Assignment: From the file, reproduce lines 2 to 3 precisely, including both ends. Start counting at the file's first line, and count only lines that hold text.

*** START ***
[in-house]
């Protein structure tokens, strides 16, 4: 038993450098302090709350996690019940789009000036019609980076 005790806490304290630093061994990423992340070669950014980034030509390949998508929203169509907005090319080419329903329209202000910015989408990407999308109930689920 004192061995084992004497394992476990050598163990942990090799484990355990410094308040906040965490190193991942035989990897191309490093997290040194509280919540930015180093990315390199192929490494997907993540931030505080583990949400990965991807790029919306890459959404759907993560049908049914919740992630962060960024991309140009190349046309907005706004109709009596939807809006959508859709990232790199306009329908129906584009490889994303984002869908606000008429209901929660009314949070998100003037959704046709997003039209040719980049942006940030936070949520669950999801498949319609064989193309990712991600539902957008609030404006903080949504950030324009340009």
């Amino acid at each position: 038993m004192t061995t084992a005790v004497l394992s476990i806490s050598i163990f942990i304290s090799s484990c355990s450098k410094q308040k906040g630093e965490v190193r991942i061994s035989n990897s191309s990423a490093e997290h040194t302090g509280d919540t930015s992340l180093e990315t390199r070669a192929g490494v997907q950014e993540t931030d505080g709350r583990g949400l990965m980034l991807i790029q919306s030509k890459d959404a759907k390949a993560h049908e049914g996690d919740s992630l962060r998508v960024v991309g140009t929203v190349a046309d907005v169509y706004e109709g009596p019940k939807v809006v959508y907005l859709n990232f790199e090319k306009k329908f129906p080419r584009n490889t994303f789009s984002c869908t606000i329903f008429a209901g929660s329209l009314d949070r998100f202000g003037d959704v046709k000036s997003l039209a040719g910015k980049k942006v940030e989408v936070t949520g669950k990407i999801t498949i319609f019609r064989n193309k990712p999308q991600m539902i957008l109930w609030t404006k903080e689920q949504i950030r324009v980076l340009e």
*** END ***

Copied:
């Protein structure tokens, strides 16, 4: 038993450098302090709350996690019940789009000036019609980076 005790806490304290630093061994990423992340070669950014980034030509390949998508929203169509907005090319080419329903329209202000910015989408990407999308109930689920 004192061995084992004497394992476990050598163990942990090799484990355990410094308040906040965490190193991942035989990897191309490093997290040194509280919540930015180093990315390199192929490494997907993540931030505080583990949400990965991807790029919306890459959404759907993560049908049914919740992630962060960024991309140009190349046309907005706004109709009596939807809006959508859709990232790199306009329908129906584009490889994303984002869908606000008429209901929660009314949070998100003037959704046709997003039209040719980049942006940030936070949520669950999801498949319609064989193309990712991600539902957008609030404006903080949504950030324009340009």
């Amino acid at each position: 038993m004192t061995t084992a005790v004497l394992s476990i806490s050598i163990f942990i304290s090799s484990c355990s450098k410094q308040k906040g630093e965490v190193r991942i061994s035989n990897s191309s990423a490093e997290h040194t302090g509280d919540t930015s992340l180093e990315t390199r070669a192929g490494v997907q950014e993540t931030d505080g709350r583990g949400l990965m980034l991807i790029q919306s030509k890459d959404a759907k390949a993560h049908e049914g996690d919740s992630l962060r998508v960024v991309g140009t929203v190349a046309d907005v169509y706004e109709g009596p019940k939807v809006v959508y907005l859709n990232f790199e090319k306009k329908f129906p080419r584009n490889t994303f789009s984002c869908t606000i329903f008429a209901g929660s329209l009314d949070r998100f202000g003037d959704v046709k000036s997003l039209a040719g910015k980049k942006v940030e989408v936070t949520g669950k990407i999801t498949i319609f019609r064989n193309k990712p999308q991600m539902i957008l109930w609030t404006k903080e689920q949504i950030r324009v980076l340009e």